• Stephan JunghannsStephan Junghanns, almost 5 years ago

    Read article. Started meditating.

    2 points
  • Tom HareTom Hare, almost 5 years ago

    Solid advice. I'd particularly echo the accountant + Xero paragraph. I'd firmly recommend anyone starting out to find a local accountant who can sit you down face-to-face and run you through the basics of bookkeeping. As well as the day-to-day running, I also found it helpful getting into the mindset of running a business and setting appropriate pricing.

    I spend a few minutes every week in Xero raising invoices, inputting expenses and reconciling transactions and it gives me a snapshot of exactly how my numbers are looking. At the end of the year, my accountant logs in, checks it over and sends it off, saving me money having a full set of accounts prepped by them.

    1 point
  • EJ FoxEJ Fox, almost 5 years ago

    Anyone have good recommendations for accountants in NY?

    1 point
  • Zac BZac B, almost 5 years ago

    This is a great article and it gives excellent advice. I wonder, though, why so many people transition TO freelancing? I myself started out freelancing, when I was roughly 18, and only when my client (I was 18 and naive and thought I only needed one client) went out of business did I seek employment with another company. For a while I was scared to try freelancing again, but eventually I got tired of having artificial deadlines, idiot managers, and rude customers and so I began freelancing again. I've now been freelancing full-time for about 5 years and I love it. There's so much freedom to work on interesting things and I'm fortunate enough to make a living doing it (which is a real risk in freelancing). So, for freelancers out there, what would it take to bring you full-time into an organization and to quit freelancing all together?

    0 points
  • Philip KarpiakPhilip Karpiak, almost 5 years ago (edited almost 5 years ago )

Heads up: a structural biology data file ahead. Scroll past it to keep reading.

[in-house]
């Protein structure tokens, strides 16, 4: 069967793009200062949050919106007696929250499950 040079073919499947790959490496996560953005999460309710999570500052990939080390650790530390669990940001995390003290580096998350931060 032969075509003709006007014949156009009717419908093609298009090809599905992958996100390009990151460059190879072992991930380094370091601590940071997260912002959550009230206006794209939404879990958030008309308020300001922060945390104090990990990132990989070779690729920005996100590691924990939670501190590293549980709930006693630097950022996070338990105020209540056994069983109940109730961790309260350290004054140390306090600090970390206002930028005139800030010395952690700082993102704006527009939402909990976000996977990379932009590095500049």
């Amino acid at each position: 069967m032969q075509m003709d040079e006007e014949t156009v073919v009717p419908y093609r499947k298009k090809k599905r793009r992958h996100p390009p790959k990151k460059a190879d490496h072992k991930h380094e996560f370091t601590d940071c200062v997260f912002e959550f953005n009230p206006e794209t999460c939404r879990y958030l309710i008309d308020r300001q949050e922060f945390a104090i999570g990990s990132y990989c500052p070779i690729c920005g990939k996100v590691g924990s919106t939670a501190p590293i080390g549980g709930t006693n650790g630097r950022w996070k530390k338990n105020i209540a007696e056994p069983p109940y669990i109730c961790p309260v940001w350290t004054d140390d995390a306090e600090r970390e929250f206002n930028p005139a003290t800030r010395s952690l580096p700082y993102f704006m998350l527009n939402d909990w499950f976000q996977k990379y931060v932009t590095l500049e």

“bastard tax”—basically if he thinks the client might be a pain in the arse he puts his day rate up by 25-30%.

    I noticed this was a recurring feature amongst freelancers here in Ottawa. I guess it could be a good filter for someone that wants to service a particular client or market, but is willing to bend their own rules if there’s more wads of cashed thrown at them.

    0 points
    • Rik Lomas, almost 5 years ago

      Like with anything, some people are just not good at managing projects and/or people skills, therefore some clients can be pretty nightmarish. I would always turn down a client if I wasn't certain or not feeling it – not a fan of taking the money and running. But my skills (front-end + back-end dev) were fairly in demand in London so I didn't have much of a shortage of work so this "bastard tax" can be useful for some freelancers.

      1 point
  • Jim SilvermanJim Silverman, almost 5 years ago

    great write up. question though: you're full-time on a product now, what made you stop working for clients?

    0 points
    • Rik LomasRik Lomas, almost 5 years ago

      Honest answer is that I felt I could do more to improve people's lives by working on something I was full invested in and believe in. Being a founder of a start-up means that you can shape something that could help someone in even a small way.

      It was a massively difficult decision to go all in on starting a start-up and lose some great clients. Luckily we all managed a good transition between the two.

      I felt like the 3 years freelancing was almost an apprenticeship for being a start-up founder. If I'd started something like Steer back in 2010, it probably would have failed by now.

      3 points
  • Alasdair MonkAlasdair Monk, almost 5 years ago

    Sage advice

    0 points